FAHRENHEIT 451 (Francios Truffaut, 1966, USA)
“Whether I shall turn out to be the hero of my own life, or whether
that station will be held by anybody else, these pages must show.
To begin my life with the beginning of my life, I record that I was
born (as I have been informed and believe) on a Friday, at twelve
o'clock at night. It was remarked that the clock began to strike,and I began to cry, simultaneously.” -David Copperfield by Charles Dickens
Thus is born Guy Montague.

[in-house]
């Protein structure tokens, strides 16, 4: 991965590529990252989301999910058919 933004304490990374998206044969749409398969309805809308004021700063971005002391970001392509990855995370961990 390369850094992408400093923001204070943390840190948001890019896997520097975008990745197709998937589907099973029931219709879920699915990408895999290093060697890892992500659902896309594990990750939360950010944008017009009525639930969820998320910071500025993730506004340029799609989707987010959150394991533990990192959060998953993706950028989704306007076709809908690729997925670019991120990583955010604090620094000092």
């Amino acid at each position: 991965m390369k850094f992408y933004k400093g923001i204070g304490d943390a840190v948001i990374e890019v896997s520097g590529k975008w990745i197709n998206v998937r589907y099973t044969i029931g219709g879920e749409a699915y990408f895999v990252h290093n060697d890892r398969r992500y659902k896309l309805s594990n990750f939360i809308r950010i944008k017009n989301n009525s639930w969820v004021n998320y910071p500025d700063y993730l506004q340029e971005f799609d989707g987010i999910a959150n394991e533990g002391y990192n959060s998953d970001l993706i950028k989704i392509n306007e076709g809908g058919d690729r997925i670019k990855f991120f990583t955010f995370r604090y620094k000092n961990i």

Bradbury is concerned with a world that allows itself to burn knowledge before reading, a prescient warning that society is becoming imbued with apathy and ignorance: it’s not the government censoring our minds…it is ourselves. This is François Truffaut’s only English speaking film and one that is better appreciated upon each viewing. He forgoes a literal adaptation Ray Bradbury’s novel but captures the humanistic ideal at the heart of the story: Truffaut smartly focuses his camera upon Guy Montague’s inner ordeal instead of flashy special effects. Nicolas Roeg’s cinematography burns up the screen with its hypnotic entropy; pages crackle and curl, their knowledge floating away into ashes, and the flames seem alive, their dance of death consuming paper, flesh, bone, and our future. The opening credits are spoken as Roeg zooms his focus upon the ubiquitous television antennas, the color scheme changing abruptly like watercolors splashed upon the sky. Oskar Werner’s performance is subtle yet very effective; he conveys a wavering apathy and honor but a young girl sees beneath this façade; she is able to see the true face beneath the fireproof mask. Werner is able to make us believe in Montague as he begins to see the world with new eyes…eyes that now peer upon Dostoyevsky and Goethe, and an imagination that falls into the printed page to experience the brave new world beyond. The choking fumes of kerosene and burning flesh no longer obscure his senses. The always beautiful and fantastic Julie Christie has duel roles: as Montague’s narcissistic wife Linda and the young daydreaming Clarisse, both women guide Montague towards fulfilling his ultimate desire. The Bernard Herrmann score perfectly fits the cadence of the narrative; it’s frantic strings race towards a fiery confrontation or the music softly embraces intimacy or exudes cold indifference. There are a few interesting details in the film: the newspapers contain no text and look like comic books, the wall mounted television looks rather like a modern plasma set, Linda plugs her ears with an “iPod”, and the people riding the train are so wrapped up in themselves they make no eye contact, their gestures are masturbatory and self-indulgent. When Linda betrays her husband, Montague incinerates the bed first before tuning the flamethrower upon his superior and fleeing into the cold dark night of the soul. He escapes and finds refuge with Clarisse who is a member of a commune that memorizes books…then must burn them. They become repositories for this precious prose, to be written down and shared once again someday; hopefully the madding crowd will one day put aside its ignoble strife and desire knowledge and find truth (and themselves) in these imaginary worlds. Montague becomes Edgar Allen Poe’s Tales Of Mystery. What book would you become? (B+)